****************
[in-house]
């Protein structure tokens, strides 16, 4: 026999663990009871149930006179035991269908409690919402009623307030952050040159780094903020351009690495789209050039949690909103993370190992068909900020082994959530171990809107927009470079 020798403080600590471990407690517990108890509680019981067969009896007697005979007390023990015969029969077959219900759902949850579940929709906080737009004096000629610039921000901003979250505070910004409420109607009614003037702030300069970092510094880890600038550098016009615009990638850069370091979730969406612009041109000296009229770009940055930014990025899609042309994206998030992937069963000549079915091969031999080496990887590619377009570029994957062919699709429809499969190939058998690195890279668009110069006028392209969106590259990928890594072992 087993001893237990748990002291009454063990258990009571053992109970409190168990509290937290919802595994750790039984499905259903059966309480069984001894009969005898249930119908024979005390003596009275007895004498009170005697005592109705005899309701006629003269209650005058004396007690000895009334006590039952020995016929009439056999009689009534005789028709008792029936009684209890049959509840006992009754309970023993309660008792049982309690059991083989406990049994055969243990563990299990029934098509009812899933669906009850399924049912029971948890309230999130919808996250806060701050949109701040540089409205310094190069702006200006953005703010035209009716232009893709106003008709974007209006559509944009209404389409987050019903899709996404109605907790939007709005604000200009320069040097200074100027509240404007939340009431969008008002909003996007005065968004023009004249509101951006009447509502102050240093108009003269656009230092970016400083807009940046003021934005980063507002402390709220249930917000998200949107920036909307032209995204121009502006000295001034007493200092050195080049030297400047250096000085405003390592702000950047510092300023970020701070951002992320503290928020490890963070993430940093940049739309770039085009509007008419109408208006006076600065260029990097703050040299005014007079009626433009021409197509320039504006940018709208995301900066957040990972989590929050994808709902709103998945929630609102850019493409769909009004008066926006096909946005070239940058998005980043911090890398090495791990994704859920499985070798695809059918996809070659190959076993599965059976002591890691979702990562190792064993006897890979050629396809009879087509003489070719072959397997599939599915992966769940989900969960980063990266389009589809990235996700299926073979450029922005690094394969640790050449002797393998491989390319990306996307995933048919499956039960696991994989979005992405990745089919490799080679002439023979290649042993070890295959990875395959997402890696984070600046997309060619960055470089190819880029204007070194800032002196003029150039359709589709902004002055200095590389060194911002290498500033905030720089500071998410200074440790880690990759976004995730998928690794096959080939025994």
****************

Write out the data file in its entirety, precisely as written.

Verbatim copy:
[in-house]
């Protein structure tokens, strides 16, 4: 026999663990009871149930006179035991269908409690919402009623307030952050040159780094903020351009690495789209050039949690909103993370190992068909900020082994959530171990809107927009470079 020798403080600590471990407690517990108890509680019981067969009896007697005979007390023990015969029969077959219900759902949850579940929709906080737009004096000629610039921000901003979250505070910004409420109607009614003037702030300069970092510094880890600038550098016009615009990638850069370091979730969406612009041109000296009229770009940055930014990025899609042309994206998030992937069963000549079915091969031999080496990887590619377009570029994957062919699709429809499969190939058998690195890279668009110069006028392209969106590259990928890594072992 087993001893237990748990002291009454063990258990009571053992109970409190168990509290937290919802595994750790039984499905259903059966309480069984001894009969005898249930119908024979005390003596009275007895004498009170005697005592109705005899309701006629003269209650005058004396007690000895009334006590039952020995016929009439056999009689009534005789028709008792029936009684209890049959509840006992009754309970023993309660008792049982309690059991083989406990049994055969243990563990299990029934098509009812899933669906009850399924049912029971948890309230999130919808996250806060701050949109701040540089409205310094190069702006200006953005703010035209009716232009893709106003008709974007209006559509944009209404389409987050019903899709996404109605907790939007709005604000200009320069040097200074100027509240404007939340009431969008008002909003996007005065968004023009004249509101951006009447509502102050240093108009003269656009230092970016400083807009940046003021934005980063507002402390709220249930917000998200949107920036909307032209995204121009502006000295001034007493200092050195080049030297400047250096000085405003390592702000950047510092300023970020701070951002992320503290928020490890963070993430940093940049739309770039085009509007008419109408208006006076600065260029990097703050040299005014007079009626433009021409197509320039504006940018709208995301900066957040990972989590929050994808709902709103998945929630609102850019493409769909009004008066926006096909946005070239940058998005980043911090890398090495791990994704859920499985070798695809059918996809070659190959076993599965059976002591890691979702990562190792064993006897890979050629396809009879087509003489070719072959397997599939599915992966769940989900969960980063990266389009589809990235996700299926073979450029922005690094394969640790050449002797393998491989390319990306996307995933048919499956039960696991994989979005992405990745089919490799080679002439023979290649042993070890295959990875395959997402890696984070600046997309060619960055470089190819880029204007070194800032002196003029150039359709589709902004002055200095590389060194911002290498500033905030720089500071998410200074440790880690990759976004995730998928690794096959080939025994």